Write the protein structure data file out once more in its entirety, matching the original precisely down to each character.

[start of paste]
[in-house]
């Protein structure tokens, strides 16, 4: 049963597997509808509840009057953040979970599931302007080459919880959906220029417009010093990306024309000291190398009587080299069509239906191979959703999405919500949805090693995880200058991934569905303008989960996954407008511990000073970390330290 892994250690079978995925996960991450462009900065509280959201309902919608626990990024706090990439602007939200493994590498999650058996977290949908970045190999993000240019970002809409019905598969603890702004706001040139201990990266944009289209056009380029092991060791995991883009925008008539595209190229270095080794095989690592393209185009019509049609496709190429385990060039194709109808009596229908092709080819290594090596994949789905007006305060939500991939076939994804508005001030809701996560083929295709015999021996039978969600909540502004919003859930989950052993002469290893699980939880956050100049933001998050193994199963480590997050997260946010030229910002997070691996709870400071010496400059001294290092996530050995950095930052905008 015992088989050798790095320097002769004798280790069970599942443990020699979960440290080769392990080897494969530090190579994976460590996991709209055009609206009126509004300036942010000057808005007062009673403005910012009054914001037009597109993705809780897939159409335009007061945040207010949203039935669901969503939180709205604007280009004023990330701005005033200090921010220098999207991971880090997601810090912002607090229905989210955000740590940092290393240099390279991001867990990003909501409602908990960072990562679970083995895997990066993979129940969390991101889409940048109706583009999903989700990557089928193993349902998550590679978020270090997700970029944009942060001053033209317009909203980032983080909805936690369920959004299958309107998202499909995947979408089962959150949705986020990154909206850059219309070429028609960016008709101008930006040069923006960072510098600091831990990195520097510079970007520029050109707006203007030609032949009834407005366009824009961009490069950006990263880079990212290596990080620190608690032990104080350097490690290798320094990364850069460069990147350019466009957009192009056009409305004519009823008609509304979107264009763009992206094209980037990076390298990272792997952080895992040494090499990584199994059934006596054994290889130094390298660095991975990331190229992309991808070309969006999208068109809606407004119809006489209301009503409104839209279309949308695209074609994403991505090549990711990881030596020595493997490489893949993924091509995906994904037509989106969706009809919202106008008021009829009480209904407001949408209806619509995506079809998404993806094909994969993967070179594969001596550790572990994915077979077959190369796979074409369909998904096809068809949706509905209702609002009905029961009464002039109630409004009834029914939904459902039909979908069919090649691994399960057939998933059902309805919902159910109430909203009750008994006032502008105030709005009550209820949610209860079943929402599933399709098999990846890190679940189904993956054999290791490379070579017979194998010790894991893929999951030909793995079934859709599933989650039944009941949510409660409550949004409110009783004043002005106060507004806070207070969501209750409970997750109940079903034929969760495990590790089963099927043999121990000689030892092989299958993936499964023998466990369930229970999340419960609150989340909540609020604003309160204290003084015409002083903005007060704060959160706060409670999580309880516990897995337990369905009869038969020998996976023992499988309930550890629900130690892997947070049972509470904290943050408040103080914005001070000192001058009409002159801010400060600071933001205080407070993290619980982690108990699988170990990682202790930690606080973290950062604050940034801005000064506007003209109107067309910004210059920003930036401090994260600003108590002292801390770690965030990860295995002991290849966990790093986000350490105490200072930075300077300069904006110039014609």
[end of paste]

[in-house]
């Protein structure tokens, strides 16, 4: 049963597997509808509840009057953040979970599931302007080459919880959906220029417009010093990306024309000291190398009587080299069509239906191979959703999405919500949805090693995880200058991934569905303008989960996954407008511990000073970390330290 892994250690079978995925996960991450462009900065509280959201309902919608626990990024706090990439602007939200493994590498999650058996977290949908970045190999993000240019970002809409019905598969603890702004706001040139201990990266944009289209056009380029092991060791995991883009925008008539595209190229270095080794095989690592393209185009019509049609496709190429385990060039194709109808009596229908092709080819290594090596994949789905007006305060939500991939076939994804508005001030809701996560083929295709015999021996039978969600909540502004919003859930989950052993002469290893699980939880956050100049933001998050193994199963480590997050997260946010030229910002997070691996709870400071010496400059001294290092996530050995950095930052905008 015992088989050798790095320097002769004798280790069970599942443990020699979960440290080769392990080897494969530090190579994976460590996991709209055009609206009126509004300036942010000057808005007062009673403005910012009054914001037009597109993705809780897939159409335009007061945040207010949203039935669901969503939180709205604007280009004023990330701005005033200090921010220098999207991971880090997601810090912002607090229905989210955000740590940092290393240099390279991001867990990003909501409602908990960072990562679970083995895997990066993979129940969390991101889409940048109706583009999903989700990557089928193993349902998550590679978020270090997700970029944009942060001053033209317009909203980032983080909805936690369920959004299958309107998202499909995947979408089962959150949705986020990154909206850059219309070429028609960016008709101008930006040069923006960072510098600091831990990195520097510079970007520029050109707006203007030609032949009834407005366009824009961009490069950006990263880079990212290596990080620190608690032990104080350097490690290798320094990364850069460069990147350019466009957009192009056009409305004519009823008609509304979107264009763009992206094209980037990076390298990272792997952080895992040494090499990584199994059934006596054994290889130094390298660095991975990331190229992309991808070309969006999208068109809606407004119809006489209301009503409104839209279309949308695209074609994403991505090549990711990881030596020595493997490489893949993924091509995906994904037509989106969706009809919202106008008021009829009480209904407001949408209806619509995506079809998404993806094909994969993967070179594969001596550790572990994915077979077959190369796979074409369909998904096809068809949706509905209702609002009905029961009464002039109630409004009834029914939904459902039909979908069919090649691994399960057939998933059902309805919902159910109430909203009750008994006032502008105030709005009550209820949610209860079943929402599933399709098999990846890190679940189904993956054999290791490379070579017979194998010790894991893929999951030909793995079934859709599933989650039944009941949510409660409550949004409110009783004043002005106060507004806070207070969501209750409970997750109940079903034929969760495990590790089963099927043999121990000689030892092989299958993936499964023998466990369930229970999340419960609150989340909540609020604003309160204290003084015409002083903005007060704060959160706060409670999580309880516990897995337990369905009869038969020998996976023992499988309930550890629900130690892997947070049972509470904290943050408040103080914005001070000192001058009409002159801010400060600071933001205080407070993290619980982690108990699988170990990682202790930690606080973290950062604050940034801005000064506007003209109107067309910004210059920003930036401090994260600003108590002292801390770690965030990860295995002991290849966990790093986000350490105490200072930075300077300069904006110039014609």